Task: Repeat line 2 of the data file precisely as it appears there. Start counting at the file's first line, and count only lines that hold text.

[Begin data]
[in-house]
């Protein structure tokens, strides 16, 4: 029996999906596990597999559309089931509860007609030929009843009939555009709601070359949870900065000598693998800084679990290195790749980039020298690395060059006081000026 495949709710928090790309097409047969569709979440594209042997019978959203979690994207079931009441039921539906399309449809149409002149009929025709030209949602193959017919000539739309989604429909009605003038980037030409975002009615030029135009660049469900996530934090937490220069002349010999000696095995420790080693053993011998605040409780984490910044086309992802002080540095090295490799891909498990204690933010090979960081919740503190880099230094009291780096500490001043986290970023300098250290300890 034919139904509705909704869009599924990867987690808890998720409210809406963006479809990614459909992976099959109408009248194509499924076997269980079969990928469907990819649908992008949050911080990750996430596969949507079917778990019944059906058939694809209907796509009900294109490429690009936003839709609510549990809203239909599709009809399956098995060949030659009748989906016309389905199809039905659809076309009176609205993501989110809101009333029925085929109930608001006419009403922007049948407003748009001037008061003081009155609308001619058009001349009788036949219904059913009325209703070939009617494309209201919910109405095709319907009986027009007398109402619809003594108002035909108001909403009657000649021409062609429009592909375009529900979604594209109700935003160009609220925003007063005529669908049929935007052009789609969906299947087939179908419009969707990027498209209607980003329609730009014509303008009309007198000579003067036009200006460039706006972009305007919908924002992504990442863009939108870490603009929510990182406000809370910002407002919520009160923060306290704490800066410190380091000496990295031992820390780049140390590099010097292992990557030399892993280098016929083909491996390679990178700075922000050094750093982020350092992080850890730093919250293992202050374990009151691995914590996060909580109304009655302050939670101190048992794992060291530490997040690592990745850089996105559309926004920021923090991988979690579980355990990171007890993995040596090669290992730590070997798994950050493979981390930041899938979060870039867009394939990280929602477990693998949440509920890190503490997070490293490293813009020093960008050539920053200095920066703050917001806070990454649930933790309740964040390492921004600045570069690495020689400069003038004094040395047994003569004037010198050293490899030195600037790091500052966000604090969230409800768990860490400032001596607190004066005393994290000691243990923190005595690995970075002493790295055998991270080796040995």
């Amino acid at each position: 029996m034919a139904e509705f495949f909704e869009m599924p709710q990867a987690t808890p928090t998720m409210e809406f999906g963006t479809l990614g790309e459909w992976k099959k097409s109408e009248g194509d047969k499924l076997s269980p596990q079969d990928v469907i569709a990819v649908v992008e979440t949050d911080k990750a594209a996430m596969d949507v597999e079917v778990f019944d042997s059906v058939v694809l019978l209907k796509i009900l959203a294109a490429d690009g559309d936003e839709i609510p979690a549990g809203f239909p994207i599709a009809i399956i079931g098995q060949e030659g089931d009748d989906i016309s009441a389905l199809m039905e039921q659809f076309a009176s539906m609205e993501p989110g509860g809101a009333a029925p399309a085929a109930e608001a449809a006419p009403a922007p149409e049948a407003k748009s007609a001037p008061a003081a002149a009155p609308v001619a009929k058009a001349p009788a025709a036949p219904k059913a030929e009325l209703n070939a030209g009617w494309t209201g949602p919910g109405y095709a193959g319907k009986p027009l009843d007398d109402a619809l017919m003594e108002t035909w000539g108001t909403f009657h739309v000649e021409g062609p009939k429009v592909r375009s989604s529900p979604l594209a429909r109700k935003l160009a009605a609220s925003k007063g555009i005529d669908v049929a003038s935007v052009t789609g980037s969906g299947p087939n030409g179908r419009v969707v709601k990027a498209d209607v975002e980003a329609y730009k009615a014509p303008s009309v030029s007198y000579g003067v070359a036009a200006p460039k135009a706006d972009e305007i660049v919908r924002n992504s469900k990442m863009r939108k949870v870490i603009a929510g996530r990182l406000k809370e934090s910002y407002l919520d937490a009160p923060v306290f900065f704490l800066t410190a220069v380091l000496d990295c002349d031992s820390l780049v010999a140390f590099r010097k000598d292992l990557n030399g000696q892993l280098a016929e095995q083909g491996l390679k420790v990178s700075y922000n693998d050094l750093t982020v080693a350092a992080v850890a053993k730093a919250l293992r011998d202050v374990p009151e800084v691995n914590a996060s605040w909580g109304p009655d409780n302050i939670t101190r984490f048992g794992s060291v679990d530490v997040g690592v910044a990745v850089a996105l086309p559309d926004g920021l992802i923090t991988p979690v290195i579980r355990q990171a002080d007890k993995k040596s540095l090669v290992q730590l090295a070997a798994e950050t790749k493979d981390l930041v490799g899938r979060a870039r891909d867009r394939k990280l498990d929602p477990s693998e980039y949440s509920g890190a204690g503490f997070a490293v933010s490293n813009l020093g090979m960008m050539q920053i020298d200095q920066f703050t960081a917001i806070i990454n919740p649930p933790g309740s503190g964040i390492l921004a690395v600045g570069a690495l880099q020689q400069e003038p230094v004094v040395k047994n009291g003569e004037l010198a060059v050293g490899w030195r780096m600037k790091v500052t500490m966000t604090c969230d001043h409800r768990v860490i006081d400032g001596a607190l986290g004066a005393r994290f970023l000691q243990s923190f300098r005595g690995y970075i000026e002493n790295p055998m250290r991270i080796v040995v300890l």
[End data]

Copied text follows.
């Protein structure tokens, strides 16, 4: 029996999906596990597999559309089931509860007609030929009843009939555009709601070359949870900065000598693998800084679990290195790749980039020298690395060059006081000026 495949709710928090790309097409047969569709979440594209042997019978959203979690994207079931009441039921539906399309449809149409002149009929025709030209949602193959017919000539739309989604429909009605003038980037030409975002009615030029135009660049469900996530934090937490220069002349010999000696095995420790080693053993011998605040409780984490910044086309992802002080540095090295490799891909498990204690933010090979960081919740503190880099230094009291780096500490001043986290970023300098250290300890 034919139904509705909704869009599924990867987690808890998720409210809406963006479809990614459909992976099959109408009248194509499924076997269980079969990928469907990819649908992008949050911080990750996430596969949507079917778990019944059906058939694809209907796509009900294109490429690009936003839709609510549990809203239909599709009809399956098995060949030659009748989906016309389905199809039905659809076309009176609205993501989110809101009333029925085929109930608001006419009403922007049948407003748009001037008061003081009155609308001619058009001349009788036949219904059913009325209703070939009617494309209201919910109405095709319907009986027009007398109402619809003594108002035909108001909403009657000649021409062609429009592909375009529900979604594209109700935003160009609220925003007063005529669908049929935007052009789609969906299947087939179908419009969707990027498209209607980003329609730009014509303008009309007198000579003067036009200006460039706006972009305007919908924002992504990442863009939108870490603009929510990182406000809370910002407002919520009160923060306290704490800066410190380091000496990295031992820390780049140390590099010097292992990557030399892993280098016929083909491996390679990178700075922000050094750093982020350092992080850890730093919250293992202050374990009151691995914590996060909580109304009655302050939670101190048992794992060291530490997040690592990745850089996105559309926004920021923090991988979690579980355990990171007890993995040596090669290992730590070997798994950050493979981390930041899938979060870039867009394939990280929602477990693998949440509920890190503490997070490293490293813009020093960008050539920053200095920066703050917001806070990454649930933790309740964040390492921004600045570069690495020689400069003038004094040395047994003569004037010198050293490899030195600037790091500052966000604090969230409800768990860490400032001596607190004066005393994290000691243990923190005595690995970075002493790295055998991270080796040995």